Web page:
Cambridge Chamber of Commerce

A decision by the Government of Ontario to lift vaccine passport requirements on March 1, 2022 came as much-needed relief to many and a positive signal to businesses that better times may finally be ahead.

 

But it’s a move that may be fraught with questions and concerns since Ontario’s current Roadmap to Reopen Plan indicates that certain high-risk settings are required to have vaccination policies, or proof of vaccination requirements, in place.  Further, under the current rules, other settings, can “opt in” and choose to continue to require proof of vaccination, even though they are no longer legally obligated to do so. 

 

We discussed these changes, and related issues, with Tushar Anandasagar, of Gowling WLG’s Employment, Labour and Equalities Group.

 

Mandatory Workplace Vaccination Policies (Employees)

 

On February 17, 2022, the province announced that it was considering the elimination of mandatory workplace vaccination policy requirements that are currently in place in various high-risk sectors. When these requirements were first introduced, the province stipulated that policies would meet the compliance requirements under law if they allowed employees to choose between proof of vaccination and/or proof of a medical exemption, or submitting to an education campaign and undergoing regular Rapid Antigen Testing.

 

According to Tushar, a business that complied with provincial proof of vaccination requirements is unlikely to face legal consequences. “If the employer implemented a bare minimum statutory compliance policy that gave the employees all the options stipulated by the Province - like saying the speed limit is 100 and go do the speed limit - I don’t think an employer is going to be penalized for having done the speed limit."

 

However, if the province eliminates mandatory vaccination policy requirements after March 1, businesses could face additional legal exposure, particularly if the business implemented a policy that went beyond the provincial requirements for employees.  “If the provincial requirements fall away, businesses in the high-risk sector that choose to maintain their policies could face additional legal consequences because they will be exceeding the provincial requirements.”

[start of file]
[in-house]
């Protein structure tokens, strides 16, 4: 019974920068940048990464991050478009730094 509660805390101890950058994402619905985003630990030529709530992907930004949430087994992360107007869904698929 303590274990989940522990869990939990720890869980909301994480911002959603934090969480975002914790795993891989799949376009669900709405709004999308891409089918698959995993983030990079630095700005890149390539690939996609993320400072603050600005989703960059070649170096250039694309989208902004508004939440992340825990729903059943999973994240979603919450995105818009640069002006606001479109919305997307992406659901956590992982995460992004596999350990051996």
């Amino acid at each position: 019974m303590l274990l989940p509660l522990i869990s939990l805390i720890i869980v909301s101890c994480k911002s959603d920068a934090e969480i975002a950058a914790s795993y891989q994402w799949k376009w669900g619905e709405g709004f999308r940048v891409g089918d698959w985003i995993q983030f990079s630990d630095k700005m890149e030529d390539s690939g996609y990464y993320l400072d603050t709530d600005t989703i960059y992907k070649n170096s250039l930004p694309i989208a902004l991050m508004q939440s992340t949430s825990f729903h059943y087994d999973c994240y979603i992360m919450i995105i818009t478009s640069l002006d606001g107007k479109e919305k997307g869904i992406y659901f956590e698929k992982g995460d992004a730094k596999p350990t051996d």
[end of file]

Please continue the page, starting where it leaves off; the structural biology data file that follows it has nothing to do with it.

Proof of vaccination issues (Customers / Patrons)

 

The province eliminated proof of vaccination requirements that were previously in place for restaurants and similar settings, earlier this month.  However, the current rules provide certain businesses that were previously subject to vaccine passport requirements with the ability to “opt in” to require proof of vaccination on a day-by-day basis, if certain requirements are met.

 

“At this stage, it is unclear whether the province’s announcement will affect the current ‘opt-in’ rules beyond March 1, 2022,” says Tushar.  “On a purely theoretical basis, I don’t think the province will completely eliminate the proof of vaccination system that was developed at great expense just a few months ago – even though the (COVID-19) numbers are dropping.”  Tushar adds, “rather than eliminating this option, we could see an expansion of the current Stage 3 opt-in rules, which could make this protocol available to businesses outside of the limited sectors noted in Regulation 364/20.”

 

Even though there is currently an opt-in protocol for certain businesses, those that choose to opt in could face legal challenges from customers.  “Ontario has a free and open court system – so there is always an element of ‘use at your own risk’,” Tushar says.  He adds, “However, I think a plaintiff would face an uphill battle based on the current rules, since there is currently a legislative provision that allows for this, assuming the business is eligible and meets all of the province’s opt-in requirements.”

 

Tushar says the more expected risk for businesses who decide to keep proof of vaccination requirements in place will likely relate to managing public relations, including negative feedback popping up on social media. “That has been an ongoing concern that businesses have been dealing with since Day 1 of the pandemic,” he says.

 

Tushar and his team at Gowling WLG continue to diligently sift through the latest legislative changes as restrictions around the pandemic in Ontario ease.  We will be working with the legal team at Gowling WLG to bring you updates on a variety of issues over the coming weeks. 

 

For further information or specific questions about the recent changes to Ontario’s Reopen Plan, please contact Tushar directly at [email protected].

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